114 F3d 1192 United States v. T Donnelly

114 F.3d 1192

UNITED STATES of America, Plaintiff-Appellee,
David T. DONNELLY, Defendant-Appellant.

No. 96-2650.

United States Court of Appeals, Seventh Circuit.

Argued April 29, 1997.
Decided May 21, 1997.

NOTICE: Seventh Circuit Rule 53(b)(2) states unpublished orders shall not be cited or used as precedent except to support a claim of res judicata, collateral estoppel or law of the case in any federal court within the circuit.

Before BAUER, EASTERBROOK and KANNE, Circuit Judges.


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David Donnelly pleaded guilty to knowingly and intentionally manufacturing in excess of 100 marijuana plants in violation of 21 U.S.C. § 841(a)(1). Three days prior to sentencing, Donnelly moved to withdraw his plea. The district court granted the motion and scheduled a jury trial. Donnelly changed his mind again, and pleaded guilty. The district court sentenced him to 70 months' imprisonment.


Subsequently, portions of the Sentencing Guidelines relevant to Donnelly's case were amended and made retroactive. Through a series of motions by both parties before this court, the case was remanded to the district court for resentencing. Six days prior to re-sentencing, Donnelly moved to withdraw his plea. The district court denied the motion and re-sentenced Donnelly to 60 months' imprisonment. The district court's refusal to allow Donnelly to withdraw his plea is the central subject of this appeal. The government has also raised the issue of whether Donnelly has waived his right to appeal by virtue of the terms of his plea agreement.


Donnelly stipulated in his plea agreement that if sentenced at an offense level at or below 23, he "expressly waive[d] the right to appeal the conviction and sentence imposed in this case on any ground." He was sentenced to the statutory minimum term of imprisonment equivalent to an offense level of 22. Donnelly now asserts that the language of the waiver means "at or below three levels below the initial base offense level" even though it states "at or below offense level 23." If this interpretation is accurate, then Donnelly has not waived his right to appeal because the amendment to the Guidelines lowered the base offense level from 26 to 18.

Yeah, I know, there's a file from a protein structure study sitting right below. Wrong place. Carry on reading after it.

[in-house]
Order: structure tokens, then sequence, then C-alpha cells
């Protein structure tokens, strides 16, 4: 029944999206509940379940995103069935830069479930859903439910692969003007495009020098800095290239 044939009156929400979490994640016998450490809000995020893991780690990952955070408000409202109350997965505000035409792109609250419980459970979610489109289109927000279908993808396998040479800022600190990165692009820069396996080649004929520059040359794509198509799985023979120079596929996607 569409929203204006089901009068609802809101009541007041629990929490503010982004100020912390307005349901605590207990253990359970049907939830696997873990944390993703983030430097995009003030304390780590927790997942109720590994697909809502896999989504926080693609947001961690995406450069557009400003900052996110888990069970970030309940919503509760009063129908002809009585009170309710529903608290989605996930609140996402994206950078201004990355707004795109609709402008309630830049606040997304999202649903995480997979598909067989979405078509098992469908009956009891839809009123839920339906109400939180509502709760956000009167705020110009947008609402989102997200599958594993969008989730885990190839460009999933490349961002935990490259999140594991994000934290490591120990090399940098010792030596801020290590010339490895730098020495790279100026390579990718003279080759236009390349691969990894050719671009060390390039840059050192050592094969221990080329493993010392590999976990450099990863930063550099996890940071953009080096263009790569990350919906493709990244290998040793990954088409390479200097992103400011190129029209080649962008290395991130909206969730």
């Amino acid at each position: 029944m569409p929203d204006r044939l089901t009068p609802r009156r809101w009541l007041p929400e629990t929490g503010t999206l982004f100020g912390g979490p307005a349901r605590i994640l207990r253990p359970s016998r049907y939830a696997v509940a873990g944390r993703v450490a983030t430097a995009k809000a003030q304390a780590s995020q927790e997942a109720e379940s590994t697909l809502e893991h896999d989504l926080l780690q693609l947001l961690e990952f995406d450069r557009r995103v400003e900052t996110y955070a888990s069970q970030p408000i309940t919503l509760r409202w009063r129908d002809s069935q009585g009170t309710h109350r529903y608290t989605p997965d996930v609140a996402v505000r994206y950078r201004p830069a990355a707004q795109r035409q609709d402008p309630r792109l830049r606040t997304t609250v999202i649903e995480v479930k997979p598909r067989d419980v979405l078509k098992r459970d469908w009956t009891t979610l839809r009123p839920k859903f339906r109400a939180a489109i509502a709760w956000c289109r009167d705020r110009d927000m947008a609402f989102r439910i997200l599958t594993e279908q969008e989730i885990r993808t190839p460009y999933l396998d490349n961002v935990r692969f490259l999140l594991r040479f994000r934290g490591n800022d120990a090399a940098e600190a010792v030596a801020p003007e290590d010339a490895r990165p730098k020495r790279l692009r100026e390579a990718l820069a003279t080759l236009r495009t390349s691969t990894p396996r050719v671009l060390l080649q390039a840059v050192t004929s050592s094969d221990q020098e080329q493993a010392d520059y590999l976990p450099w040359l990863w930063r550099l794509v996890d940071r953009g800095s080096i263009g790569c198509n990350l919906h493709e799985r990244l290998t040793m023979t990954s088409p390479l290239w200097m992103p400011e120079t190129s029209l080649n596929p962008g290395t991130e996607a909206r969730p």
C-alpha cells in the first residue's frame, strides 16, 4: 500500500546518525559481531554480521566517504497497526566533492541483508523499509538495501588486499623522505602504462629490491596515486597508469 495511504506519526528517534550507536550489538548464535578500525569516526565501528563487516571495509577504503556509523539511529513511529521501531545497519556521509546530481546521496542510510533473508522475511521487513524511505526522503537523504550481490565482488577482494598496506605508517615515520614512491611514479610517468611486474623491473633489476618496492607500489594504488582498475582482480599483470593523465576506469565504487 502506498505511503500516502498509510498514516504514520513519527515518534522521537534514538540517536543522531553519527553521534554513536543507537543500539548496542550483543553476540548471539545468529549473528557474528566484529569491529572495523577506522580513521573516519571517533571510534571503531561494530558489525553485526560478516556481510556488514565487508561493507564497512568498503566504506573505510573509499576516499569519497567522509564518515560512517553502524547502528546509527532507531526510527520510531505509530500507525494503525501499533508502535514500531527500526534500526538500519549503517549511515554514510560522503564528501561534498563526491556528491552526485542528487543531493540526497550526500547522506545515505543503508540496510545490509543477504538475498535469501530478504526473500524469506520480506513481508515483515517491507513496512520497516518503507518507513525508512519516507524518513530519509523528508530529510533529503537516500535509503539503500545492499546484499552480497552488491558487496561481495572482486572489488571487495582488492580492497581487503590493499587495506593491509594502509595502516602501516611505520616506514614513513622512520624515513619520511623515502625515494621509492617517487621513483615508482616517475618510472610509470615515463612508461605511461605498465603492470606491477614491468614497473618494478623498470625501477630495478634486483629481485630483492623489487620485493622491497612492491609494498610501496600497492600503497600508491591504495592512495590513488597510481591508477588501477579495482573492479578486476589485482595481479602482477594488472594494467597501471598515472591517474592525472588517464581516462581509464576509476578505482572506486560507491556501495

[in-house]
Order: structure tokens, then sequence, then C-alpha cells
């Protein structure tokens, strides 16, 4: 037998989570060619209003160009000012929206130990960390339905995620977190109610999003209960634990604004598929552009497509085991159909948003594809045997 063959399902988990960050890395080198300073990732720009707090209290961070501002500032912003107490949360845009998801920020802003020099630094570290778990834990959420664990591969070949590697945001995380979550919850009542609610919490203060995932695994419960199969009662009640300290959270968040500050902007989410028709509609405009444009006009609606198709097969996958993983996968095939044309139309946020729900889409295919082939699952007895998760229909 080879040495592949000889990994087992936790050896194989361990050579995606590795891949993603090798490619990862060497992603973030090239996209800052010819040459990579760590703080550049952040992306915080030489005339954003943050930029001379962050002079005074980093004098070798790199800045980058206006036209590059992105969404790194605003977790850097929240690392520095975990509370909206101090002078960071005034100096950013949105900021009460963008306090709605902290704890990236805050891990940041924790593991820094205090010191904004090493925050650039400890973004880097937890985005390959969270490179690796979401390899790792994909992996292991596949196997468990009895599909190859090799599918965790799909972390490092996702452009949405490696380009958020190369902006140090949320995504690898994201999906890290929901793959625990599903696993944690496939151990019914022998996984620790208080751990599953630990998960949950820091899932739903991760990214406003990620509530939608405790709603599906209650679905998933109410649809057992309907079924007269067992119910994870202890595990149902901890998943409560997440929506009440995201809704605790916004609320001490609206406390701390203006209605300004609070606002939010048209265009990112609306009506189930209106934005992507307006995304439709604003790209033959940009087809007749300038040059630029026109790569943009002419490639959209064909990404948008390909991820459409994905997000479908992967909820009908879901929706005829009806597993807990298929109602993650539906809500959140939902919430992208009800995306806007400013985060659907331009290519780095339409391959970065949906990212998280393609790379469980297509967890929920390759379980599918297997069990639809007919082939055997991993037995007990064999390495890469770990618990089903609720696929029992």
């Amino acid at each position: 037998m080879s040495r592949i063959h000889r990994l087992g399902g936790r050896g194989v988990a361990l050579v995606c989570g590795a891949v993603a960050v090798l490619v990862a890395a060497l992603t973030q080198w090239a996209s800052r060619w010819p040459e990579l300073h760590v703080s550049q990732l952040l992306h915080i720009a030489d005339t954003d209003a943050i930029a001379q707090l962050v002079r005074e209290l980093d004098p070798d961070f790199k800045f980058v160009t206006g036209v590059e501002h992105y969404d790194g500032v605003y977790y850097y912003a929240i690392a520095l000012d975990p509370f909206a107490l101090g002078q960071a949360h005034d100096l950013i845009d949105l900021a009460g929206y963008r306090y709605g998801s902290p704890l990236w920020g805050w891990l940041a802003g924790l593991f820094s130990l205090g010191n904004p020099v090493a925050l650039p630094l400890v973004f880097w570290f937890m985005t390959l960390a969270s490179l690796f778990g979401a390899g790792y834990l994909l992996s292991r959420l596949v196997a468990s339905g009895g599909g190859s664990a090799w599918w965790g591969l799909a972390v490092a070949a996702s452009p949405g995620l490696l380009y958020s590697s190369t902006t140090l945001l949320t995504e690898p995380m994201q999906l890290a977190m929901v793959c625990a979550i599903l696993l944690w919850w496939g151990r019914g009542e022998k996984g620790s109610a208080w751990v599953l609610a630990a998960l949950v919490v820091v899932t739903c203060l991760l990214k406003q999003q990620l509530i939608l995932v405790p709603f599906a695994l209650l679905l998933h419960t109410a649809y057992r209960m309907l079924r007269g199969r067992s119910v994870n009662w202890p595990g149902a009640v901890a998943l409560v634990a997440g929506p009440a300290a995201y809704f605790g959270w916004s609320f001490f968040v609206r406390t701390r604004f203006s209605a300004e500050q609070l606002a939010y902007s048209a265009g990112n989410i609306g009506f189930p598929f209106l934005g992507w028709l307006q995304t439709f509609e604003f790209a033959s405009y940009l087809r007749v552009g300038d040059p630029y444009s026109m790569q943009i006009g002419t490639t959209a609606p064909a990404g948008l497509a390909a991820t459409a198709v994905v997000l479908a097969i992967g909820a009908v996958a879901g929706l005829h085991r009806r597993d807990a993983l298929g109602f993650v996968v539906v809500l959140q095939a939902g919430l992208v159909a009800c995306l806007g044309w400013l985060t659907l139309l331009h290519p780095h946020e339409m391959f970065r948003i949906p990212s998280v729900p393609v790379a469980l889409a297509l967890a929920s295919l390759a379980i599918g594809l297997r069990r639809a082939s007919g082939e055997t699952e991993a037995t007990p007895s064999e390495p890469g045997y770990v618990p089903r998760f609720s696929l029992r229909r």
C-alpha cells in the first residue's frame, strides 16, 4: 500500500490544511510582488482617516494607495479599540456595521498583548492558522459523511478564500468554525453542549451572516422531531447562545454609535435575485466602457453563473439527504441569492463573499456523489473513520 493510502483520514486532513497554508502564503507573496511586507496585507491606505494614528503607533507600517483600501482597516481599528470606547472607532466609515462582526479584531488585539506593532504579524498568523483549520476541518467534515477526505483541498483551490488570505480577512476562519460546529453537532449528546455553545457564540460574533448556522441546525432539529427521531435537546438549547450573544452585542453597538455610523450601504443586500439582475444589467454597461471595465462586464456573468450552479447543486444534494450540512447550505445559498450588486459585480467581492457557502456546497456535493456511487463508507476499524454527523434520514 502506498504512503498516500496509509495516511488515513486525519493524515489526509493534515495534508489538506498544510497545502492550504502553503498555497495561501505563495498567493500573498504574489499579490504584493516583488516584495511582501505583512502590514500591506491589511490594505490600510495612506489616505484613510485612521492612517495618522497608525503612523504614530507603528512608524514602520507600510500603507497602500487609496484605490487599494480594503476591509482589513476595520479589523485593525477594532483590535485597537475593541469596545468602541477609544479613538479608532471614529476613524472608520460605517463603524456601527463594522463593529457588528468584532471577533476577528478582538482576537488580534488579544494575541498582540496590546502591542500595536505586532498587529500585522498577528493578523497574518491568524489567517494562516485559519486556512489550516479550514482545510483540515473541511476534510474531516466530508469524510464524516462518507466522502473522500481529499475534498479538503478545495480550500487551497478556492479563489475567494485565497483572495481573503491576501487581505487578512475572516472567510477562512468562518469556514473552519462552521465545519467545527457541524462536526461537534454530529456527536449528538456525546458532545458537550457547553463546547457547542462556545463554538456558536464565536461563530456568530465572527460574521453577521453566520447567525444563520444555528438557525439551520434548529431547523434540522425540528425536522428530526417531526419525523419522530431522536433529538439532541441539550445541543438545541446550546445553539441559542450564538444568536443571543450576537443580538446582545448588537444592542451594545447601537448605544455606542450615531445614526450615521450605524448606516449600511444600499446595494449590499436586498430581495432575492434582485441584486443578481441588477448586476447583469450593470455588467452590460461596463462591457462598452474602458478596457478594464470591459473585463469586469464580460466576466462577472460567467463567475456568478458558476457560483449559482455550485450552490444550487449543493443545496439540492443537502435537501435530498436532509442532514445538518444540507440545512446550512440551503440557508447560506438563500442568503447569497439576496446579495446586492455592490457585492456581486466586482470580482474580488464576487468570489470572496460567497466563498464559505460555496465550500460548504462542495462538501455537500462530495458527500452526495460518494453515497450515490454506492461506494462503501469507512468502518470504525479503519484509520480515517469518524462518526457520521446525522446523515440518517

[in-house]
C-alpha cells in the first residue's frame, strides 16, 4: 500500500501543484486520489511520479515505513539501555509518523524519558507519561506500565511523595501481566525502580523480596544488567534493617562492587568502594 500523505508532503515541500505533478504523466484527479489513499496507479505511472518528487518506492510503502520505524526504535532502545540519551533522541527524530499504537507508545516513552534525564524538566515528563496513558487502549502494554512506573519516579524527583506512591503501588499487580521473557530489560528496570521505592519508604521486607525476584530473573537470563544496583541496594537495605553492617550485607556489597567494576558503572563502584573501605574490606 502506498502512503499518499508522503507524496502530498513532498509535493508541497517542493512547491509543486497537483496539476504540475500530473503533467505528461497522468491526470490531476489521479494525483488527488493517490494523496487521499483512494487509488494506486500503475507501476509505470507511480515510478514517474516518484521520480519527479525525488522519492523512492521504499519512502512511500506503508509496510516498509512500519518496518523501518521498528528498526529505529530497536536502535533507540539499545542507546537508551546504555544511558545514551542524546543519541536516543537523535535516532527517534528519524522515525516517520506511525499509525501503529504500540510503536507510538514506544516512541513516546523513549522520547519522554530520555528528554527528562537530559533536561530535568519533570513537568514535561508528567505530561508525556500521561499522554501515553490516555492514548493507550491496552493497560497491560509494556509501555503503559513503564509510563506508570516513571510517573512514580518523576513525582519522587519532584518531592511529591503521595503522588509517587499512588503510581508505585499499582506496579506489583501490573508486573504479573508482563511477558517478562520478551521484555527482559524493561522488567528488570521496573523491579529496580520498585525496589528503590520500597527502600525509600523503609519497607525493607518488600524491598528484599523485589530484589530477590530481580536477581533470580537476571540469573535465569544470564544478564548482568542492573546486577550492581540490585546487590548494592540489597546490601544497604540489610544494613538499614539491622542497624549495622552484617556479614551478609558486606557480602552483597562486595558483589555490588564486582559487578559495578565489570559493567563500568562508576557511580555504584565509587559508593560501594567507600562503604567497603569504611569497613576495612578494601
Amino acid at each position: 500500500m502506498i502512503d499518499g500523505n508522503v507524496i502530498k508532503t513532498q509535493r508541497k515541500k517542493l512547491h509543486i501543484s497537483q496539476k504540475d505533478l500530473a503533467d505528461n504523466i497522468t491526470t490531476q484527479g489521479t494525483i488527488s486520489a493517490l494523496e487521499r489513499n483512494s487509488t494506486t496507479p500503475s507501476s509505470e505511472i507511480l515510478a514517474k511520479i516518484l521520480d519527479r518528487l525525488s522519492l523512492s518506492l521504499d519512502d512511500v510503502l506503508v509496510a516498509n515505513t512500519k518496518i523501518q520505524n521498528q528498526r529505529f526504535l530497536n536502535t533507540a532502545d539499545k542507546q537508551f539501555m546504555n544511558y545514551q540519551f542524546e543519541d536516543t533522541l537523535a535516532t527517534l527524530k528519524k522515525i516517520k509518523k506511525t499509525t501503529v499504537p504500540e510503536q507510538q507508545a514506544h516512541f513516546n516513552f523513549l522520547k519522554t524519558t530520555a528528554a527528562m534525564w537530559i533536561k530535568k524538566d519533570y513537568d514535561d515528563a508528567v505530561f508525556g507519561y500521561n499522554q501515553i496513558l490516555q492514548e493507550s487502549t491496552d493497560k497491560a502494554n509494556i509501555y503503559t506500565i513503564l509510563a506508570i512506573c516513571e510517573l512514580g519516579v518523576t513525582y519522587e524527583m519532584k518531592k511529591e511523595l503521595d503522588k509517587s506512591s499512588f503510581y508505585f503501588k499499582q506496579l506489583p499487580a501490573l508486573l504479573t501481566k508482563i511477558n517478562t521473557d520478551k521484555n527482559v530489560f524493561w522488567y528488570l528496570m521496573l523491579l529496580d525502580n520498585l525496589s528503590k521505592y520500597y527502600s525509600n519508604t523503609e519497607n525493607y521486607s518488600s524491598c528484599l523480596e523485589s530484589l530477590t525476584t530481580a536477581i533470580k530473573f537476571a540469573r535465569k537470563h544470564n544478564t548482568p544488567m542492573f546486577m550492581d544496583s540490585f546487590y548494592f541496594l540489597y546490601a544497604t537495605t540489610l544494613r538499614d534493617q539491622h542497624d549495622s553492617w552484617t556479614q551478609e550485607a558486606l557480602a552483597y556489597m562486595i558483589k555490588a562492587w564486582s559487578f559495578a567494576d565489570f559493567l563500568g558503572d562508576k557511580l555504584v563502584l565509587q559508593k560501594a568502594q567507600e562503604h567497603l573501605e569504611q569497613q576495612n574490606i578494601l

But Donnelly's interpretation is tardy and untenable. He presented this theory in his reply brief and it constitutes an entirely new argument that could have been identified earlier in the proceedings. United States v. Feinberg, 89 F.3d 333, 340-41 (7th Cir.1996). His suggestion that mistake as to the meaning of the waiver term unbinds the plea agreement is not convincing.


It is true that "[p]lea agreements are governed by ordinary contract principles," and "ambiguity in an essential term or a mutual mistake about the meaning of such a term can invalidate [the plea agreement]," United States v. Barnes, 83 F.3d 934, 938 (7th Cir.1996). However, there is no ambiguity in the terms of the waiver of appeal in Donnelly's plea agreement, and there is no evidence that Donnelly's present understanding of the terms was his or the government's understanding at the time of the plea. Indeed, the district court judge and Donnelly's counsel specifically informed Donnelly about the uncertainty of the impact the amendment to the Guidelines might have if made retroactive. The amendment makes the waiver of appeal significant, a significance otherwise lost without the present benefit of hindsight.